Oligomerisation in vitro
Oligomerisation in vivo

Proposed movement of EH domain belonging to light blue EHD monomer on oligomerisation (see figure 4 in paper). On interaction of the orange dimer and the blue dimer (light and dark blue) the EH domains get displaced from the superjacent positions. Only the light blue EH domain is illustrated, leaving its position on top of the dark blue monomer and binding to the side site PF motifs on an orange monomer, helping to organise the oligomer and making the EH domain inaccessible to other potential ligands.

The fit of the oligomer can be seen in the movies below, where the EH domains have been removed for clarity (see also figure 4 in paper)

Nucleotide Specificity?

EHDs bind and hydrolyse ATP, despite having a G-domain that normally binds to GTP (Figure 1). This G-domain is highly conserved with Ras and Dynamins and the structural explanation of ATP binding is shown in the figure below (see supplementary figure 4 for more details).

ATP hydrolysis is stimulated by membrane binding. In the dimer structure the Switch I and II regions are not well ordered, and it is assumed that on oligomerisation (upon membrane binding) that these regions become ordered and hydrolysis is thus stimulated by positioning of a catalytic residue.

Lipid-stimulated ATP hydrolysis
GTP binding site of Ras
ATP binding site of EHD2
ATP binding

Detail of Mg2+ in nucleotide binding site (closer view of area in Figure 2a)

Apposition of nucleotides in oligomer

In the trimer of dimers shown here, one can see that nucleotides from diagonally opposed monomers are in closest proximity. This arrangement may well be important in the catalytic mechanism (see also Figure 4c).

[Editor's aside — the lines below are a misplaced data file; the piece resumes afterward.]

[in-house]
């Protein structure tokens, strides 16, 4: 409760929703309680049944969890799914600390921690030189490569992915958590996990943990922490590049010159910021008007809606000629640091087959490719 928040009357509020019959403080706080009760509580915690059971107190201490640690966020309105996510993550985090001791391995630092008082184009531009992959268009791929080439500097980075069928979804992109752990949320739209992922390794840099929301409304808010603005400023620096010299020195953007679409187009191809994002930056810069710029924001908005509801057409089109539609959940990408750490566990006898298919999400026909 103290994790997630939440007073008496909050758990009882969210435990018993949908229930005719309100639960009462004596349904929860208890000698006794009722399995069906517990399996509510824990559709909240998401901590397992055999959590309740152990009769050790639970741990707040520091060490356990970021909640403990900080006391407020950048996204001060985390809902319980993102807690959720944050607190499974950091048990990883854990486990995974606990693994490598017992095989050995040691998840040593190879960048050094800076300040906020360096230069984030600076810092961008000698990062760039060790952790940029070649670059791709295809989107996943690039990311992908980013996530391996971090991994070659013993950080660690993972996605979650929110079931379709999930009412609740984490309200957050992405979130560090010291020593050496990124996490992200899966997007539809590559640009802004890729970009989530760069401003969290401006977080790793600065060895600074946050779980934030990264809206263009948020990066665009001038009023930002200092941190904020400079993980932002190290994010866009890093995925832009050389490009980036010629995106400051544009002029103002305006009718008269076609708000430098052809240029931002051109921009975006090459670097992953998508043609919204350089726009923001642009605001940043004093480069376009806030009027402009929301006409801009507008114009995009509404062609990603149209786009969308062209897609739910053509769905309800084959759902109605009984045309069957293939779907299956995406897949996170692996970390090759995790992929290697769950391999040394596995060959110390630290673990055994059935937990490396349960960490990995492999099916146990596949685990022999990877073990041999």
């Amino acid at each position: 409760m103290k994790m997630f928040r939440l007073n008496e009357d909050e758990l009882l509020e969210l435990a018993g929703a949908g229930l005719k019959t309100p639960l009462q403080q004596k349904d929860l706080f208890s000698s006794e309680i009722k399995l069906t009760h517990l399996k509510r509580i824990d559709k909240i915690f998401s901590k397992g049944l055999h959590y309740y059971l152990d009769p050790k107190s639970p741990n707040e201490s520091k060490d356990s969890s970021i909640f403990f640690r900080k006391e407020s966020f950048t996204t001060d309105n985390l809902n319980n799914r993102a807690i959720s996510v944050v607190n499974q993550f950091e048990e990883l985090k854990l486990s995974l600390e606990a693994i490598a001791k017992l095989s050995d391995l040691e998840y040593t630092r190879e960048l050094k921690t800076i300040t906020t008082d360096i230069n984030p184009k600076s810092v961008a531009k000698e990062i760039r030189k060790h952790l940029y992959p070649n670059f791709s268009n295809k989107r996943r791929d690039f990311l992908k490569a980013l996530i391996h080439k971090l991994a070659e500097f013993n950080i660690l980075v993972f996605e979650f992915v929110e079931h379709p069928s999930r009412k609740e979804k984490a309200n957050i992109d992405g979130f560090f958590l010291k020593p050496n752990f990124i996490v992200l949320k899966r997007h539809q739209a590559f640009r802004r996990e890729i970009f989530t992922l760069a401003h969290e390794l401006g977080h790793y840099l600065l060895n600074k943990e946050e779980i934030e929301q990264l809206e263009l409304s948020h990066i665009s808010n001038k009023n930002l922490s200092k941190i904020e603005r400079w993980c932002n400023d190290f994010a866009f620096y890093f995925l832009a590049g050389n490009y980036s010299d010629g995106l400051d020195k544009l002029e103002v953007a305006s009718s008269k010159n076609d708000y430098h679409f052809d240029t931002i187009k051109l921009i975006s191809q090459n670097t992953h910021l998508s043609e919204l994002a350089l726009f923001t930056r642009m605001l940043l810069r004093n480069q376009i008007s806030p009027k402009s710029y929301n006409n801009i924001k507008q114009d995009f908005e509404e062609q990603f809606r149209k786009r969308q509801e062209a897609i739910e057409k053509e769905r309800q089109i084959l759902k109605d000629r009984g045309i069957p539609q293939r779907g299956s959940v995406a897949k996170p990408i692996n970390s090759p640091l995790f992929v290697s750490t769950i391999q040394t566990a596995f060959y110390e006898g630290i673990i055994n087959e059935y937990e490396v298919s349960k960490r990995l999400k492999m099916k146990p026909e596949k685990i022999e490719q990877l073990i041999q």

Lipid Specificity?

EHDs bind weakly to most negatively-charged lipids but bind very tightly to PIP2 (PtdIns(4,5)P2).


Curvature Sensitivity?

(see Figure 3a) In the absence of nucleotides (when the protein does not have as high a propensity to form oligomers) EHDs bind preferentially to very highly positively curved membranes (just like the shape of the membrane interaction site of the dimer). However in the presence of nucleotides there is very little curvature sensitivity (likely because the oligomer is able to drive its own curvature preference).

Binding of NPF peptides to EH domain

A hydrophobic pocket accommodates the F of the NPF peptide, formed by W490 of the EHD2 EH domain. The calcium ion of the EH domain is coordinated by 4 acidic residues and by a main chain carbonyl group. This is the first crystal structure of an EH domain bound to a peptide. Structural comparisons are shown in Figure 2c.

Major questions that should still be answered:

A. How does oligomerisation effect nucleotide hydrolysis?
B. Is there a conformational change in the dimer or the oligomer on nucleotide hydrolysis?
C. Does one need a ring or a helix for activation of nucleotide hydrolysis and function?
D. What do these proteins do in vivo?

Our publications on EHDs
Daumke et al Nature, 2007. Architectural and mechanistic insights into an EHD ATPase involved in membrane remodelling. Published online on 3Oct2007 (doi: 10.1038/nature06173 (see papers) (see nature link).